A state pair <i,G> is true if the state relationship holds between the resource denoted by i and the graph G.

The state relationship can be thought of as a function from IRIs to graphs. The dereference function is a reasonable state relationship, but others (less likely to be interoperable) are possible.

It is important to keep in mind that the state of a resource cannot necessarily be understood as “true” in some objective sense. If i denotes the ramblings of a madman, then the state may be an RDF graph G containing the most outlandish nonsense. G would be false, but <i,G> would be true, because G is the state of the resource denoted by i.

rdf:StatefulResource and rdf:state

Let's define a property, rdf:state, that denotes the state relationship (whatever that relationship actually is).

The range of this property is the class of RDF graphs, rdf:Graph. The only way we provide to write down graphs in our concrete syntaxes is by writing down state pairs.

The domain of this property is, unsurprisingly, rdf:StatefulResource.

Technically speaking, rdf:state is an owl:FunctionalProperty: A resource can only have one state at a time.

Thus, a state pair <i,G> implies a number of triples (glossing over the fact that we can't actually write down triples involving G:

?i a rdf:StatefulResource.
?G a rdf:Graph.
?i rdf:state ?G.

rdf:semantics and dataset entailment

Now, the state of a stateful resource is an RDF graph. RDF graphs have truth values. RDF graphs entail other RDF graphs. The entailed graphs of the state of a resource can be extremely interesting. This is what the rdf:semantics property is about.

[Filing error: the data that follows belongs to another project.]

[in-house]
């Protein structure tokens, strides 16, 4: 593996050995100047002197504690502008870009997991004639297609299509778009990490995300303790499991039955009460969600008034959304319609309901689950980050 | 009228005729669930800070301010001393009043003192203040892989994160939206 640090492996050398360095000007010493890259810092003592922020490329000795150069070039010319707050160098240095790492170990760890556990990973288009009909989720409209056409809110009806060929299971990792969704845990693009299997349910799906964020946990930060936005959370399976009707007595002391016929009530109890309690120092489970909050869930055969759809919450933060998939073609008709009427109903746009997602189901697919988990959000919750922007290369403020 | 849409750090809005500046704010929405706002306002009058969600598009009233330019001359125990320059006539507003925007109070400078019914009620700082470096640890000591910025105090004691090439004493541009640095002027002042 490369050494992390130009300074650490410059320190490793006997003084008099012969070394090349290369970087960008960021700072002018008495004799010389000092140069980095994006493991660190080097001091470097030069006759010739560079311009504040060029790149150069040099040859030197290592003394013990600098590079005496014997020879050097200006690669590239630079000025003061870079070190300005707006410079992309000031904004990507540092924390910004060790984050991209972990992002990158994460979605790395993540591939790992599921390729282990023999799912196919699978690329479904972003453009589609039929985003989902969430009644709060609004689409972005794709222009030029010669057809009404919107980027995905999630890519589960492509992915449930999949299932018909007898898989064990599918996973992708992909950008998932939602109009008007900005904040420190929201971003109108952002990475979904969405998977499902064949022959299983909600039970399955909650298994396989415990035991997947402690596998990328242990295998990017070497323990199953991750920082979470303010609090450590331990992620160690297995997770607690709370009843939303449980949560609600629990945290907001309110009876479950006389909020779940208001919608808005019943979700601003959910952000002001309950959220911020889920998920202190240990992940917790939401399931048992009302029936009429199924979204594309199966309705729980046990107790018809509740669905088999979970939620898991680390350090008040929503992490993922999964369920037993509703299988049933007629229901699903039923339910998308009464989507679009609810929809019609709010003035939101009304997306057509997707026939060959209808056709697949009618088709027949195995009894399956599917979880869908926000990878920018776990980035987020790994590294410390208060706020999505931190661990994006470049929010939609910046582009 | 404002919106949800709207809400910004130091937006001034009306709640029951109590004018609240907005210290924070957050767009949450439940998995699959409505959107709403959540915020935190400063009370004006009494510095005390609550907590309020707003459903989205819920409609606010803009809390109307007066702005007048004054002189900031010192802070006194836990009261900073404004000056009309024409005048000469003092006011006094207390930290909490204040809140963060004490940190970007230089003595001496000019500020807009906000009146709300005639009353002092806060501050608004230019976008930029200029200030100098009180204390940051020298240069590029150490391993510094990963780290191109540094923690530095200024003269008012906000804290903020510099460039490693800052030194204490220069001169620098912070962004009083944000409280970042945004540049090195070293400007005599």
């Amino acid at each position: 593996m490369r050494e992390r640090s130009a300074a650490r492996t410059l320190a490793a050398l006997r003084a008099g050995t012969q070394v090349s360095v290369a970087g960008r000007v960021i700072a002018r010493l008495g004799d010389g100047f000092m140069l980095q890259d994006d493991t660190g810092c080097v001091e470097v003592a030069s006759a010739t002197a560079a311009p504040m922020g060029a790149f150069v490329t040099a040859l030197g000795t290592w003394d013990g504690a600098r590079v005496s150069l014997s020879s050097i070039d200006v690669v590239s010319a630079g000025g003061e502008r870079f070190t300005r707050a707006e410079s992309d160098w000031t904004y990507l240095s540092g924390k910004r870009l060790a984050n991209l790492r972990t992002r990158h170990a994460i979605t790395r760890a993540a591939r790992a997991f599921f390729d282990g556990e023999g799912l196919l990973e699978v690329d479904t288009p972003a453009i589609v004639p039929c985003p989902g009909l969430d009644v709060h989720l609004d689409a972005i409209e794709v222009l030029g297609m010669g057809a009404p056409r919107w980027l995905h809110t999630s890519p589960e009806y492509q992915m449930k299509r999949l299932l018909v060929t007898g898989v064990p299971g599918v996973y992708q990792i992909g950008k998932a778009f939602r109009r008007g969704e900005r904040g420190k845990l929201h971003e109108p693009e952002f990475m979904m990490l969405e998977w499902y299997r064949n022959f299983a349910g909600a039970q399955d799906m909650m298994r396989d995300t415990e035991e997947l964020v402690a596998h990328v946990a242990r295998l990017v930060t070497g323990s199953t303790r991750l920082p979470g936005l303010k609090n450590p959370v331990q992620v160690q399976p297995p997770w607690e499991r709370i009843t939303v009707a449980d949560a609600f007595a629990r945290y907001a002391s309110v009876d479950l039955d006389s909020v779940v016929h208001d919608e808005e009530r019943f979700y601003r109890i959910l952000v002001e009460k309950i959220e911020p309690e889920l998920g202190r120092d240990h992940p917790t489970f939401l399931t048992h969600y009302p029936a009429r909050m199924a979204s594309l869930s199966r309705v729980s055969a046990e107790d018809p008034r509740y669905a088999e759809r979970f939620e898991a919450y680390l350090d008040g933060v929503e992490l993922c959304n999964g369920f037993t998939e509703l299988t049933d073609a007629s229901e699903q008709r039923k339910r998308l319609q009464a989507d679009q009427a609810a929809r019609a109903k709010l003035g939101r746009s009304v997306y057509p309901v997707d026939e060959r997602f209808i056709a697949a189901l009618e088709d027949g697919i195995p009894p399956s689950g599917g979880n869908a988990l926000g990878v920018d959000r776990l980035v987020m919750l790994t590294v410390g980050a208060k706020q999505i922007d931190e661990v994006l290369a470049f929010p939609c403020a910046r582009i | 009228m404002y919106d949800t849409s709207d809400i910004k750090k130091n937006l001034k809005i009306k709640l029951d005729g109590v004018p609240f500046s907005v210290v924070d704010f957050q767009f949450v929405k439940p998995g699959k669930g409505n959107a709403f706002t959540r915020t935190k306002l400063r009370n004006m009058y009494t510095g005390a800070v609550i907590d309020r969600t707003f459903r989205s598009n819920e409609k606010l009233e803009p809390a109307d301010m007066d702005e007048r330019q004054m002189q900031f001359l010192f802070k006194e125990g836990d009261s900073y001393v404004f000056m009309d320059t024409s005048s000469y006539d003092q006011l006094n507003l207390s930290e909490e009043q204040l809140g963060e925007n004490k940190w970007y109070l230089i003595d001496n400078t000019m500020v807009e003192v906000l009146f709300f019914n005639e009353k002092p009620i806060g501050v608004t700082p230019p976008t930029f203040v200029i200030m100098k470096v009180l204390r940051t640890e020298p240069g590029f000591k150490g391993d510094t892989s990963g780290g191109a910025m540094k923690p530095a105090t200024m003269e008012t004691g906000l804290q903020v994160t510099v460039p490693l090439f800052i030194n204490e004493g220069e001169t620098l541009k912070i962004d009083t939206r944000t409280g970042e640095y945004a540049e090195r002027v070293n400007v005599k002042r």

If <i,G1>, and G1 entails G2, then the following statement holds (again, glossing over the fact that we can't write down triples involving graphs):

?i rdf:semantics ?G2.

For example, given this state pair (written down in TriG syntax):

<foaf.rdf> { <foaf.rdf#me> a foaf:Person; foaf:name "Alice". }

we could infer the following triples and graphs under dataset entailment (written down in a sort of N3-like syntax that allows triples involving graphs):

<foaf.rdf> rdf:semantics { <foaf.rdf#me> a foaf:Person; foaf:name "Alice". }
<foaf:rdf> rdf:semantics { <foaf.rdf#me> a foaf:Person. }
<foaf:rdf> rdf:semantics { [] foaf:name "Alice". }
<foaf:rdf> rdf:semantics { <foaf.rdf#me> a foaf:Agent. }

The first one follows trivially from the state pair. The others follow under simple entailment (2 and 3) and under RDFS+FOAF-entailment (4).

Note that the choice of name here, rdf:semantics, is inspired by, but not quite compatible with, cwm's log:semantics. The log:semantics property actually corresponds closer to rdf:state.

Formalism

Here is my feeble attempt at a formal definition. I need to think more about this.

A dataset interpretation has, in addition to the usual stuff:

  • A set ISR of stateful resources
  • A set IG of RDF graphs

If E is a state pair <i,G> then I(E) = true if E is in IEXT(I(rdf:state))

If E is an RDF dataset the I(E) = true if its default graph is true and all of its state pairs are true

<i,G2> is in IEXT(I(rdf:semantics)) if <i,G1> is in IEXT(I(rdf:state)) and G1 entails G2

IG = ICEXT(I(rdf:Graph))

ISR = ICEXT(I(rdf:StatefulResource))

Some axiomatic triples:

rdf:state rdfs:domain rdf:StatefulResource.
rdf:state rdfs:range rdf:Graph.
rdf:state rdfs:subPropertyOf rdf:semantics.